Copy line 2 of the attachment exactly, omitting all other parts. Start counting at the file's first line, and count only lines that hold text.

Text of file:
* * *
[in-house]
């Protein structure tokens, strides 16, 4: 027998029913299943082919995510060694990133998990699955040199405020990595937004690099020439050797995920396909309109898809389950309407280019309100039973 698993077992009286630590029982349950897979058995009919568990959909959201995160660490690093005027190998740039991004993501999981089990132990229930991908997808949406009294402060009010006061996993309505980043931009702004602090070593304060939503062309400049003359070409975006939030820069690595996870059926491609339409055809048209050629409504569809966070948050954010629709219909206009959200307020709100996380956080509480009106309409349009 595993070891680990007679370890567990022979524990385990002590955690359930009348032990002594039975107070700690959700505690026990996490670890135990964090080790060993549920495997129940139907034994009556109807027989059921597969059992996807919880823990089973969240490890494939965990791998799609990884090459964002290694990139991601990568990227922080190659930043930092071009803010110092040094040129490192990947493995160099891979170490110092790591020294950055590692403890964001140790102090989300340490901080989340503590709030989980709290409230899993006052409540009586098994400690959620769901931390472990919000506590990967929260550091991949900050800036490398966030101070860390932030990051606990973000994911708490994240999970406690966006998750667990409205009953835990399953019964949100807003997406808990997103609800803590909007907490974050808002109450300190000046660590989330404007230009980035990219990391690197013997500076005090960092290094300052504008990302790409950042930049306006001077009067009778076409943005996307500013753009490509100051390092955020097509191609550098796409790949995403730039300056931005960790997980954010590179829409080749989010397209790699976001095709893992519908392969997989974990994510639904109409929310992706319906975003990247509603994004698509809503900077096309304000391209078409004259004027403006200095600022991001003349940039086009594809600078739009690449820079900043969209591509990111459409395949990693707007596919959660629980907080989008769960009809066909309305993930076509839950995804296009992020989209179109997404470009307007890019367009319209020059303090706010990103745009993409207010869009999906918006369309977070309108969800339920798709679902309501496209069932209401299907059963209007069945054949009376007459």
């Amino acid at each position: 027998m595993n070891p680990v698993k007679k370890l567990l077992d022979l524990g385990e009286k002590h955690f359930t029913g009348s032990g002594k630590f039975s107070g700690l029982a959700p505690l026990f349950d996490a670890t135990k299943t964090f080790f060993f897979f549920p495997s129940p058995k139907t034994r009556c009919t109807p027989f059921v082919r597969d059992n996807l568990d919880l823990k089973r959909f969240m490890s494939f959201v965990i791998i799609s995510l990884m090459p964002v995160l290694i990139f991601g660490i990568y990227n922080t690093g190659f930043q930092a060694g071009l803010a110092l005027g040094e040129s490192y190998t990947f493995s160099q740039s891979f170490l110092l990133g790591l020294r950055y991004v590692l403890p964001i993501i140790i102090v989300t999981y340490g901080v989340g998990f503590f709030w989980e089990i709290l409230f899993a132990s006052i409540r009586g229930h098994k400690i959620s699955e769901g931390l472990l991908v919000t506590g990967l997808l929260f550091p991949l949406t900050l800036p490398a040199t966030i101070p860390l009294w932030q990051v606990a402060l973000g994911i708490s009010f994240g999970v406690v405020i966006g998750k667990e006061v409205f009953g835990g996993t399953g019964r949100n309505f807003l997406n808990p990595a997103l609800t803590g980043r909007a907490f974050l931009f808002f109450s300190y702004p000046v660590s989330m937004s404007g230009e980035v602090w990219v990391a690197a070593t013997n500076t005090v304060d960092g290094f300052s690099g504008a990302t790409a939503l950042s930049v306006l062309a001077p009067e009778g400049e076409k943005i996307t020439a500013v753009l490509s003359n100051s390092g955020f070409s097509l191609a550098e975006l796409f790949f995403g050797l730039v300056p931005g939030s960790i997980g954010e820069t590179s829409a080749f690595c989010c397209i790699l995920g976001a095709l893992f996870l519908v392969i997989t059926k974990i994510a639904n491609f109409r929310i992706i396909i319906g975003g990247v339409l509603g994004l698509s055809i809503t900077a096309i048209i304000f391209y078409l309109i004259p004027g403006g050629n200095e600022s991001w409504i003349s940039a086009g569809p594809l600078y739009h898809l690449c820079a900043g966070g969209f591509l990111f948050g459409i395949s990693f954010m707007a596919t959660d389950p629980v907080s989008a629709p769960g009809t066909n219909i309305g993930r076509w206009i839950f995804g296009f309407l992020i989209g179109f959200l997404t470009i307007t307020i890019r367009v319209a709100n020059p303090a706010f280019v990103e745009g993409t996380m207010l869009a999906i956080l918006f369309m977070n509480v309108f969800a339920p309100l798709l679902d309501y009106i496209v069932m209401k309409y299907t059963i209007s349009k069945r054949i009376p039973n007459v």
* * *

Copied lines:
């Protein structure tokens, strides 16, 4: 027998029913299943082919995510060694990133998990699955040199405020990595937004690099020439050797995920396909309109898809389950309407280019309100039973 698993077992009286630590029982349950897979058995009919568990959909959201995160660490690093005027190998740039991004993501999981089990132990229930991908997808949406009294402060009010006061996993309505980043931009702004602090070593304060939503062309400049003359070409975006939030820069690595996870059926491609339409055809048209050629409504569809966070948050954010629709219909206009959200307020709100996380956080509480009106309409349009 595993070891680990007679370890567990022979524990385990002590955690359930009348032990002594039975107070700690959700505690026990996490670890135990964090080790060993549920495997129940139907034994009556109807027989059921597969059992996807919880823990089973969240490890494939965990791998799609990884090459964002290694990139991601990568990227922080190659930043930092071009803010110092040094040129490192990947493995160099891979170490110092790591020294950055590692403890964001140790102090989300340490901080989340503590709030989980709290409230899993006052409540009586098994400690959620769901931390472990919000506590990967929260550091991949900050800036490398966030101070860390932030990051606990973000994911708490994240999970406690966006998750667990409205009953835990399953019964949100807003997406808990997103609800803590909007907490974050808002109450300190000046660590989330404007230009980035990219990391690197013997500076005090960092290094300052504008990302790409950042930049306006001077009067009778076409943005996307500013753009490509100051390092955020097509191609550098796409790949995403730039300056931005960790997980954010590179829409080749989010397209790699976001095709893992519908392969997989974990994510639904109409929310992706319906975003990247509603994004698509809503900077096309304000391209078409004259004027403006200095600022991001003349940039086009594809600078739009690449820079900043969209591509990111459409395949990693707007596919959660629980907080989008769960009809066909309305993930076509839950995804296009992020989209179109997404470009307007890019367009319209020059303090706010990103745009993409207010869009999906918006369309977070309108969800339920798709679902309501496209069932209401299907059963209007069945054949009376007459």